Ottawa on ‘sustainable’ path to erase debt… by 2060
While the 40-year timeline may seem lengthy, a new PBO report says it's provincial not federal debt Canadians should be concerned about
OTTAWA—The federal government’s bottom line is on a sustainable path that could see Ottawa eliminate the national debt entirely in about 40 years, a new report from the parliamentary budget officer said Oct. 5.
However, the analysis highlighted far bleaker fiscal outlooks for many of the provinces, with particular long-term budgetary challenges in Alberta and Newfoundland and Labrador.
While Ottawa is on track to pay off its debt by 2060, the document projects the combined debts of provincial and territorial governments to rise to over 100 per cent of gross domestic product from 28 per cent of GDP within the next 75 years under existing fiscal policies.
The office notes that these fiscal projections are not forecasts and it stresses they only show the possible consequences if governments were to maintain their current fiscal structures over the long term.
Mostafa Askari, the assistant parliamentary budget officer, said the document is intended to provide governments with a sense of what lies ahead—and enough time for them to make any adjustments well before their situation gets worse.
“The idea is that if you wait too long, the challenge becomes much bigger and more painful for people,” Askari said.
“This provides a framework for debate on these policy issues.”
At the federal level, the PBO estimates the government could maintain fiscal sustainability even if it were to introduce permanent tax cuts or spending increases worth 1.2 per cent of gross domestic product—or $24.5 billion.
It said Ottawa is on a trajectory that, without any changes, could see it eliminate its annual deficits by around 2040.
Among the provinces, the report did identify two bright spots that stand out from their peers: Quebec and Nova Scotia.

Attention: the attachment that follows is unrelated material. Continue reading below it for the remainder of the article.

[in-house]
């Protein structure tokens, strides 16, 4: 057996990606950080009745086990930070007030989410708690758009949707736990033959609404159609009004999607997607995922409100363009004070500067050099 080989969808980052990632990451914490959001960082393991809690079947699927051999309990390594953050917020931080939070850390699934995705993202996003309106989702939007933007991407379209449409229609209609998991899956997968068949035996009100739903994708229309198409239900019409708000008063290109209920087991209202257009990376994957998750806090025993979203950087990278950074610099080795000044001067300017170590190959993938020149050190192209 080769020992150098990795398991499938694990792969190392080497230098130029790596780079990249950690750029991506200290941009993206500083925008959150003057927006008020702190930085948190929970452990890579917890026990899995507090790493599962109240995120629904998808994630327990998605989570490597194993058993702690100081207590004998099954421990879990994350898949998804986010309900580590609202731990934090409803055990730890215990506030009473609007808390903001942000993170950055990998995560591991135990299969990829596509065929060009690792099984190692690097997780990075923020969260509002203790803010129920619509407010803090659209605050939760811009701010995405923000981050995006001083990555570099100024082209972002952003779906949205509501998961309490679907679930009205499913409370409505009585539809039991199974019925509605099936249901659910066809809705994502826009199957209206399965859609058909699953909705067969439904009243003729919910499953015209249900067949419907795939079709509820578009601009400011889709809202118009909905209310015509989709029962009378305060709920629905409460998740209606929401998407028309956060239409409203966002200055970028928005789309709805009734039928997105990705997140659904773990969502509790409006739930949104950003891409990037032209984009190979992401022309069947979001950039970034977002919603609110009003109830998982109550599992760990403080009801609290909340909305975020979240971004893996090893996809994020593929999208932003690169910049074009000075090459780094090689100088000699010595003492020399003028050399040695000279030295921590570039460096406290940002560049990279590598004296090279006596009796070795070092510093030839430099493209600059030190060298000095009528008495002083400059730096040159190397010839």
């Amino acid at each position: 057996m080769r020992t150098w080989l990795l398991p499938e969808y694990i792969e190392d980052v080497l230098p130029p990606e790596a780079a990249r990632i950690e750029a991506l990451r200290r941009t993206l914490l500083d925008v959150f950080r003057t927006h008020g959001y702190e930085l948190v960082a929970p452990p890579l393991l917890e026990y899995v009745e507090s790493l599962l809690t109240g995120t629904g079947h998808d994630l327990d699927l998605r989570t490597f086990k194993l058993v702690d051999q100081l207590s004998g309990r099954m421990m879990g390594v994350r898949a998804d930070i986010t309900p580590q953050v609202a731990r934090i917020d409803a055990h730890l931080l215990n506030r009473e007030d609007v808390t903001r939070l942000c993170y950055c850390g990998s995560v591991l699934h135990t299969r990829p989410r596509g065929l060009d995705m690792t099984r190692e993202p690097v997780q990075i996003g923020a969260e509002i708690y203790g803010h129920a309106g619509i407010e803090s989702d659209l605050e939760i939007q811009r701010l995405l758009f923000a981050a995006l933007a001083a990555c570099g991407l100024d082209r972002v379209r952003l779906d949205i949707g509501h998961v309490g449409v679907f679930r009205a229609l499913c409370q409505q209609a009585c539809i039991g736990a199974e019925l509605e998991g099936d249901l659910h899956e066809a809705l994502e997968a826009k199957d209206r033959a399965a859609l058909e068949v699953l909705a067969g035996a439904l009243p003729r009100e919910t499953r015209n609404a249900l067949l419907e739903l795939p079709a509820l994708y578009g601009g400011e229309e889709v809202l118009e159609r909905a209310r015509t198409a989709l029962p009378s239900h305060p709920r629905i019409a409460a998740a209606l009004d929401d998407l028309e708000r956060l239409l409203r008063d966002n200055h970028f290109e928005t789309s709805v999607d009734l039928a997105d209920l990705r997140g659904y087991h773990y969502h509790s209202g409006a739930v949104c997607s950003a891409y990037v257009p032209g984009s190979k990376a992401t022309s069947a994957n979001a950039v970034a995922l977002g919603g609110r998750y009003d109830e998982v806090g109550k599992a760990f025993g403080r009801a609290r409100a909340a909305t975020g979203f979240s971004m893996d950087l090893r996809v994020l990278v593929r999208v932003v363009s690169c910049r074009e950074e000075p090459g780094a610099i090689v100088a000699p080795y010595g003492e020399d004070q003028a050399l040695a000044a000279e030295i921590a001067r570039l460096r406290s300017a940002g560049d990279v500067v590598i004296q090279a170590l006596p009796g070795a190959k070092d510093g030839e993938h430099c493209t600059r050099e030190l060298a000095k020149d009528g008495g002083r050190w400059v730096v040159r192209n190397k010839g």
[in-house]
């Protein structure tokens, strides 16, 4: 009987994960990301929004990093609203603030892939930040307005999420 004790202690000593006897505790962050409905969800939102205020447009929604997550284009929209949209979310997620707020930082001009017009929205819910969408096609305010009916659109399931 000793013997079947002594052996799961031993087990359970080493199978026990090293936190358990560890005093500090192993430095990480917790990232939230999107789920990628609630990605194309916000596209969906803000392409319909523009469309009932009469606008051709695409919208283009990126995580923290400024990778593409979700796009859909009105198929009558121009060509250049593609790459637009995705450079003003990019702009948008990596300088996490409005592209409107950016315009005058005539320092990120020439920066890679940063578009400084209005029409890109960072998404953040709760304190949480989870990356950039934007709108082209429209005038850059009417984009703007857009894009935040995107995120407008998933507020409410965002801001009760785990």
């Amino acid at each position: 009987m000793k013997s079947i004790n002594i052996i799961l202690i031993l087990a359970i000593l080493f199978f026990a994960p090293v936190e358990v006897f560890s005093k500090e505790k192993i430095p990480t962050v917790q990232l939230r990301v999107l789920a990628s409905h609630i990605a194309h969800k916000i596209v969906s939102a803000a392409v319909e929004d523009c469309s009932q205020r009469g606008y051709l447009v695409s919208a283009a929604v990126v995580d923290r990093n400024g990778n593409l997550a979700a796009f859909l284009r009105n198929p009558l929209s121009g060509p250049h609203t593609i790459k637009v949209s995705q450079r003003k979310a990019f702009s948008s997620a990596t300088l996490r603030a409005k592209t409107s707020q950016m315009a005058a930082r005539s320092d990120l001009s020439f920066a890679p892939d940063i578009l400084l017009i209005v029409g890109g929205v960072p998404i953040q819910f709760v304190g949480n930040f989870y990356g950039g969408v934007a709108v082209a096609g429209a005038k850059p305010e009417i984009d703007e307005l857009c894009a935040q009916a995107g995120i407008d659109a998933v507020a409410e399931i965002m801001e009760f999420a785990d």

They are the only provinces with fiscal trajectories that were considered sustainable over the long haul, leaving them room to introduce tax cuts or to increase government spending.
The report found Quebec to be in the best fiscal position. It said Quebec could even maintain its fiscal sustainability after introducing permanent tax cuts or spending increases worth up to three per cent of its GDP or $11.7 billion.
At the other end of the spectrum, the analysis found that the remaining provinces and territories will likely be forced to raise taxes or reduce expenditures in order to avoid decades of deficits.
The energy-producing provinces of Alberta and Newfoundland and Labrador face the biggest challenges, said the analysis overseen by parliamentary budget officer Jean-Denis Frechette.
For Newfoundland, it estimated that permanent tax hikes or spending cuts of 6.5 per cent of provincial GDP—or $2 billion—would be required to achieve fiscal sustainability.
In Alberta, the government would need permanent tax increases or spending reductions of 4.6 per cent of provincial GDP&mash;or $14.1 billion—to return to a sustainable track.
Askari noted that equalization transfers via the federal government to the provinces definitely have an impact on the PBO’s long-term calculations.
He said the analysis found that Quebec, which currently receives about 61 per cent of the total equalization envelope, would see its share grow to 75 per cent in 75 years.
Over the same period, however, Askari added that Newfoundland and Labrador isn’t expected to receive anything from equalization, largely because of its shrinking population.
In 2017-18, Quebec was once again—by far—the biggest beneficiary of equalization payments as it received more than $11 billion from the $18-billion program.
Based on a complex and long-contentious formula, the constitutionally guaranteed equalization program redistributes cash to poorer provinces to help fund public services.
The PBO numbers look different from a Finance Department report released last December by the Trudeau government, which predicted that, barring any policy changes, the federal government could run annual shortfalls until at least 2050-51.
Since then, the country’s outlook has changed after the economy easily beat expectations with a powerful performance in the first half of 2017.